Beta

Slashdot: News for Nerds

×

Welcome to the Slashdot Beta site -- learn more here. Use the link in the footer or click here to return to the Classic version of Slashdot.

Thank you!

Before you choose to head back to the Classic look of the site, we'd appreciate it if you share your thoughts on the Beta; your feedback is what drives our ongoing development.

Beta is different and we value you taking the time to try it out. Please take a look at the changes we've made in Beta and  learn more about it. Thanks for reading, and for making the site better!

Russia's VimpelCom Buys Wind Mobile In Canada

timothy posted more than 3 years ago | from the telephone-network-owns-you dept.

Canada 63

silverpig writes "Wind Mobile's CEO and Chairman Tony Lacavera announced on the Wind Mobile site that VimpelCom has decided to purchase Wind Telecom for $6 billion. The deal should go through by the middle of this year and may give Canadians cheaper international and roaming rates, as well as giving Wind some extra leverage with its suppliers and handset manufacturers. The deal is particularly interesting, as Wind is one of the new entrants into the Canadian wireless operator industry and has had to deal with issues regarding Canada's foreign ownership rules. Expect a lot of scrutiny from the CRTC, Bell, Telus, and Rogers."

cancel ×

63 comments

Why can companies buy other companies ? (1)

dargaud (518470) | more than 3 years ago | (#35523446)

Ok, capitalism, blah, blah, blah... but can anybody tell me WHY are companies allowed to buy other companies ? I mean if the owners/investors in company A want to purchase (stock in) company B and make them work together, then go for it; but I don't understand why a company should be allowed to purchase another one.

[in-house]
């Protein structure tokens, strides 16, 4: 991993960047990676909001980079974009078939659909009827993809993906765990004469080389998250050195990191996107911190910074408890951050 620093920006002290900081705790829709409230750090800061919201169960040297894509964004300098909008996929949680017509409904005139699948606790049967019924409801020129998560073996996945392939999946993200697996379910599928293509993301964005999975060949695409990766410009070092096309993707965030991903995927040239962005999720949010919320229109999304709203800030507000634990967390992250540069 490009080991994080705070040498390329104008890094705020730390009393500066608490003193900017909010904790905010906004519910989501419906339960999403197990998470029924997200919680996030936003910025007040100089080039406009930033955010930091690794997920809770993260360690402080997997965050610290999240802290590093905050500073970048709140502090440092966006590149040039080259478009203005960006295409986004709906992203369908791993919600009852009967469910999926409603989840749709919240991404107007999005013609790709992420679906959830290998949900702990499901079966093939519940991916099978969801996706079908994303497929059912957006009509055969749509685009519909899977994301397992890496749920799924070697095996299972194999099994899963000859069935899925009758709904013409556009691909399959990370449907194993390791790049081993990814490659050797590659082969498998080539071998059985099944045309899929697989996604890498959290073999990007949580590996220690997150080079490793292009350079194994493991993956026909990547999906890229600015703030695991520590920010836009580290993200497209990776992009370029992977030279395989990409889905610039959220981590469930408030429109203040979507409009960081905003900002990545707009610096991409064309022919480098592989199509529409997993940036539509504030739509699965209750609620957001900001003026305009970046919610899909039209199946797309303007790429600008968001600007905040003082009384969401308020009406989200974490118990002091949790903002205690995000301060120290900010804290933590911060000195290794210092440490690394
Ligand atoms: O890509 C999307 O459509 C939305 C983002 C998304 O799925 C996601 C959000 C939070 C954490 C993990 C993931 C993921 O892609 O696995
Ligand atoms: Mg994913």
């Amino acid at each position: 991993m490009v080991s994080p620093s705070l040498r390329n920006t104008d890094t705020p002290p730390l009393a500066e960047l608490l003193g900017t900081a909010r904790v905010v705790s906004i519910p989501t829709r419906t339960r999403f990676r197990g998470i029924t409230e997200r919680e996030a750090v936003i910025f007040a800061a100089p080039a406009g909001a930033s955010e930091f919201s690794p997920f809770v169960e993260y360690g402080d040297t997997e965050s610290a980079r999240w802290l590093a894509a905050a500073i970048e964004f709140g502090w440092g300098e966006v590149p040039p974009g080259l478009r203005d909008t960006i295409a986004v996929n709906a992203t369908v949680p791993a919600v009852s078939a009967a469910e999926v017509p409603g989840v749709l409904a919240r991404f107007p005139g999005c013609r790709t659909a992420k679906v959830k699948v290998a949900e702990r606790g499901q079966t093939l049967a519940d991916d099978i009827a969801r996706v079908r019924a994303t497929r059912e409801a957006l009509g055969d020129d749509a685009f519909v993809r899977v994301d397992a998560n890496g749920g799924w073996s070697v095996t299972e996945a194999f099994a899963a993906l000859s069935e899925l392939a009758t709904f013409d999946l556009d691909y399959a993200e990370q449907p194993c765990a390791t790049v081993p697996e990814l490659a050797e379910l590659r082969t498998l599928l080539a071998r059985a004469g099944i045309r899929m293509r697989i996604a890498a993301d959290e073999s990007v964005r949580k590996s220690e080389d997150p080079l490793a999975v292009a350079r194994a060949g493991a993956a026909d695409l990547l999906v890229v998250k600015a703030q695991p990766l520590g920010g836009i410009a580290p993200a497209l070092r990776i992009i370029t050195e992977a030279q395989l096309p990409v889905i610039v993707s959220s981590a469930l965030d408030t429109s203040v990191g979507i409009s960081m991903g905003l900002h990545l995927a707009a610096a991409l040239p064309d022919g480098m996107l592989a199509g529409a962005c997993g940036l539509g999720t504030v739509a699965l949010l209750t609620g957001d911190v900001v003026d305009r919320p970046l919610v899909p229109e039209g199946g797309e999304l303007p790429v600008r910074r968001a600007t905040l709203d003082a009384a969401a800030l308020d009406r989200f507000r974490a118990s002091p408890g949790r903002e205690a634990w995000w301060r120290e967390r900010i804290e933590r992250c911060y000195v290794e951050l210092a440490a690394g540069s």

Re:Why can companies buy other companies ? (1)

ackthpt (218170) | more than 3 years ago | (#35523486)

Ok, capitalism, blah, blah, blah... but can anybody tell me WHY are companies allowed to buy other companies ? I mean if the owners/investors in company A want to purchase (stock in) company B and make them work together, then go for it; but I don't understand why a company should be allowed to purchase another one.

In Soviet Russia company owns YOU.

...

Come to think of it, that's how it works in the Capitalist world, too.

Think of a corporation as being the embodiment of a business, with rights and responsibilities similar to those of an individual. An individual may own one or more companies. Why not a Corporation?

Re:Why can companies buy other companies ? (0)

Anonymous Coward | more than 3 years ago | (#35572096)

But corporations are people, at least according to the Supreme Court, and last I checked, it's illegal to own other people!

Re:Why can companies buy other companies ? (2)

WrongSizeGlass (838941) | more than 3 years ago | (#35523490)

Ok, capitalism, blah, blah, blah... but can anybody tell me WHY are companies allowed to buy other companies?

Economies of scale should result in lower consumer prices (in theory), combined management, operations, IT, etc saves money, etc etc. If you want a world where companies can't buy other companies then we'll have a bunch of companies that go out of business. For example, YouTube could never make a profit if it had to pay for its own servers & bandwidth requirements. Piggybacking on Google it can and does generate a profit.